In his weekly Angelus address, Pope Benedict noted that the first Sunday of Advent marks the beginning of a new liturgical year. Advent, a word that means “coming” or “presence”, refers both to the first coming of Christ in the Incarnation, and to the second coming, when Jesus will return in glory. “This saving plan of God” the Pope said, “requires the continual free adherence and collaboration of man.” The Church, he continued, “lives by resting upon the memory of the Lord and awaiting His return – a wait that consists in a vigilant and active hope.”
Sunday’s readings, Pope Benedict said, show us what we must do to be ready when the Lord comes. The Gospel reminds us that we must live simply and moderately, and pray constantly. Saint Paul urges us to continually grow in love for one another. And the reading from the prophet Jeremiah reminds us that the Church, the community of believers, “is a sign of the love of God, of His justice that is already present in history, but not yet fully realised, and that therefore should always be awaited, invoked, and sought after with patience and courage.”
In his remarks to English speaking pilgrims and visitors after the Angelus, the Holy Father made special mention of Devasahayam Pillai, a convert from Hinduism who was martyred in India in 1752. Blessed Devasahayam was beatified today in the diocese of Kottar. “His witness to Christ,” the Pope said, “is an example of that attentiveness to the coming of Christ recalled by this first Sunday of Advent. May this holy season help us to centre our lives once more on Christ, our hope.”
Below, please find the full text of the Pope’s remarks at Sunday’s Angelus:
Today the Church begins a new liturgical year, a path that is further enriched by the Year of Faith, 50 years since the opening of the Second Vatican Council. The first Time of this journey is Advent, composed, in the Roman Rite, of the four weeks that precede the Birth of the Lord, that is, the mystery of the Incarnation. The word “Advent” means “coming” or “presence.” In the ancient world, it signified the coming of the king or the emperor into one of the provinces; in the language of Christians, it referred to the coming of God, to His presence in the world; a mystery that involves the whole of the cosmos and of history, but that recognizes two culminating moments: the first and the second coming of Jesus Christ. The first is the Incarnation itself; the second is the glorious return at the end of time. These two moments, chronologically distant – and it is not given to us to know how far apart they are – touch us deeply, because by His death and resurrection Jesus has already accomplished that transformation of humanity and of the cosmos that is the final goal of creation. But before that end, it is necessary that all His enemies should be put under His feet (cfr. 1 Cor 15,25; Ps 110,1). This saving plan of God, which is always taking place, continually requires the free adherence and collaboration of man; and the Church, which is like the Betrothed, the promised bride of the crucified and risen Lamb of God (cfr. Rev 21,9), lives by leaning upon the memory of her Lord and awaiting His return: a wait consisting in a vigilant and active hope.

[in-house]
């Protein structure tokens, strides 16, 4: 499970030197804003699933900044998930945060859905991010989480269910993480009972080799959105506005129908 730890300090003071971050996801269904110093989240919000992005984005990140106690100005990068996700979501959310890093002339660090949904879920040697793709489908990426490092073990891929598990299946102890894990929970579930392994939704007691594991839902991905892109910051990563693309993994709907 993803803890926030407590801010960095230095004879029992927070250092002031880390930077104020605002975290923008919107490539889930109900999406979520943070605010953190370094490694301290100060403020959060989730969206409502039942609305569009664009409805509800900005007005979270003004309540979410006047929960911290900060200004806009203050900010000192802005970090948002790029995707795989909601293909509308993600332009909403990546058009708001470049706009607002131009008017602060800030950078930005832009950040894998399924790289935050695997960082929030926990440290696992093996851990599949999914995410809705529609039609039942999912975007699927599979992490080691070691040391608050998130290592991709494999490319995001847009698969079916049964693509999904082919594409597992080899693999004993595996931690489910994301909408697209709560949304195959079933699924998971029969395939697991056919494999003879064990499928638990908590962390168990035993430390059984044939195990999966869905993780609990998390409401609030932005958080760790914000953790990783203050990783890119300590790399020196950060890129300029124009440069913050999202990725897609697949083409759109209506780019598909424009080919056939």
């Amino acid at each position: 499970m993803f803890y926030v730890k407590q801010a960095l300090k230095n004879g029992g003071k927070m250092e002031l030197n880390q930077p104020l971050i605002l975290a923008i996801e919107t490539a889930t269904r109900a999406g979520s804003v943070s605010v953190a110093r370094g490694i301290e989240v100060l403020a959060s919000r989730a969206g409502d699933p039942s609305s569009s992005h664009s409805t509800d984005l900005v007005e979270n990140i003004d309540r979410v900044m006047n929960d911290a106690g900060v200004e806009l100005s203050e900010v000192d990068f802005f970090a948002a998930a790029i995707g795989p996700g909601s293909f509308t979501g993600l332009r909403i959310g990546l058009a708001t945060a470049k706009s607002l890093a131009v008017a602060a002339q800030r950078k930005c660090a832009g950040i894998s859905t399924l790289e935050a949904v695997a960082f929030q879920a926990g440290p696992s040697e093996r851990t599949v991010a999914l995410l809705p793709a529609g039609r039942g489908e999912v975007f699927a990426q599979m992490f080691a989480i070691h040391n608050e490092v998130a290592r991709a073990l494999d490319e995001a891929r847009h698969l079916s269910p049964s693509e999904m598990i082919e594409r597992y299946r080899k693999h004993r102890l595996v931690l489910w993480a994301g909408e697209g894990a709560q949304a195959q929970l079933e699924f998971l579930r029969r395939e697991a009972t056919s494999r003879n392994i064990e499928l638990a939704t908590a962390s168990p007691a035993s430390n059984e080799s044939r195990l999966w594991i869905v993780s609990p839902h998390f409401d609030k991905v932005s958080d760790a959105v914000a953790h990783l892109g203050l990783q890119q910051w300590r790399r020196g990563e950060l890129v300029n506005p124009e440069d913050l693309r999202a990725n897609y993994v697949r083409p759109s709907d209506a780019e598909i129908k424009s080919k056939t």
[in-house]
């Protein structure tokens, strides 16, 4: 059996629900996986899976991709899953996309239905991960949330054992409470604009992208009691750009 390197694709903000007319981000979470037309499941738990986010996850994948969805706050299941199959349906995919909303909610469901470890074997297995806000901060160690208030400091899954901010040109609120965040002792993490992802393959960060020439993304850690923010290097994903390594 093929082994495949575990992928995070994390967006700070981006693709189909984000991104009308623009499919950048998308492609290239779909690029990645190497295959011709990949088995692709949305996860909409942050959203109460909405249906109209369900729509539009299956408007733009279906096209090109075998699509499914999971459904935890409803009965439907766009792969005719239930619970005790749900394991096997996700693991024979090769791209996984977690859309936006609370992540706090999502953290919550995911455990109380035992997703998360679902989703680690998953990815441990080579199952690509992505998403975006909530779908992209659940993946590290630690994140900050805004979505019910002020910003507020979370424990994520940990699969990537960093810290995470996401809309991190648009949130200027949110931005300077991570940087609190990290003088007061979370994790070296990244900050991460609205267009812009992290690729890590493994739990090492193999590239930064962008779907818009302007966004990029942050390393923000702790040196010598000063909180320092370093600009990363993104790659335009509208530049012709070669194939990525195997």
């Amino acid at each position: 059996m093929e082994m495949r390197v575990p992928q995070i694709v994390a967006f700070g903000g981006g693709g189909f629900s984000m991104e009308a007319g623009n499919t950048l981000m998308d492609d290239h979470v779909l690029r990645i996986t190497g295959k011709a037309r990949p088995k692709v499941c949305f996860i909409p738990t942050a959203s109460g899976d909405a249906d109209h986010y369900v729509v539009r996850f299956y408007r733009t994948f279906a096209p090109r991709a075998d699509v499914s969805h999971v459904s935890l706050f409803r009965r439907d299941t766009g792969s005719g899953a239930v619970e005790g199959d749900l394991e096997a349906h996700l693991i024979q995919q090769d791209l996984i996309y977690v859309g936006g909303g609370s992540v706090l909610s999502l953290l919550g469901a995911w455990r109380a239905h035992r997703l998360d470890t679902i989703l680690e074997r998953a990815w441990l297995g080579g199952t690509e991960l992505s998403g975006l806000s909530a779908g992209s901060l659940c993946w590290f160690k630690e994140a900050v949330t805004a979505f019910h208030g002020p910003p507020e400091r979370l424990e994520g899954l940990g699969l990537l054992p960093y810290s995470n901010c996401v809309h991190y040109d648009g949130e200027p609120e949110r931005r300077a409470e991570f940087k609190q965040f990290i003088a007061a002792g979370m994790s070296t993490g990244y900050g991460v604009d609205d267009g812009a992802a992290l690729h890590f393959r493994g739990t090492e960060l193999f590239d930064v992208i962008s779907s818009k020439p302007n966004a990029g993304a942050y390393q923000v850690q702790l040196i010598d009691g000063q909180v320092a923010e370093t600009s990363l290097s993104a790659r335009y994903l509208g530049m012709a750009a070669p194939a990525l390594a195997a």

It is to this that the Word of God recalls us today, tracing out a line of conduct to pursue in order to be ready for the coming of the Lord. In the Gospel of Luke, Jesus says to the disciples: “Beware that your hearts do not become drowsy from carousing and drunkenness and the anxieties of daily life . . . Be vigilant at all times and pray.” So: simplicity and prayer. And the apostle Paul adds the invitation to “increase and abound in love” among ourselves and towards everyone, to strengthen our hearts and to be blameless in holiness (cfr. 1 Thess 3, 12-13). In the midst of the turmoil of the world, or the desert of indifference and materialism, Christians accept the salvation of God and witness to it by a different way of life, as a city set on a hill. “In those days,” the prophet Jeremiah proclaims, “Jerusalem shall dwell safely; this is the name they shall call her: ‘The Lord our justice’” (Jer 33,16). The community of believers is a sign of the love of God, of His justice that is already present in history, but not yet fully realized, and that therefore should always be awaited, invoked, and sought after with patience and courage.
The Virgin Mary perfectly embodies the spirit of Advent, which consists of listening to God, a profound desire to do His will, and joyful service to others. Let us be guided by her, so that God who is coming may not find us closed or distracted, but might extend to each of us a small part of His kingdom of love, of justice, and of peace.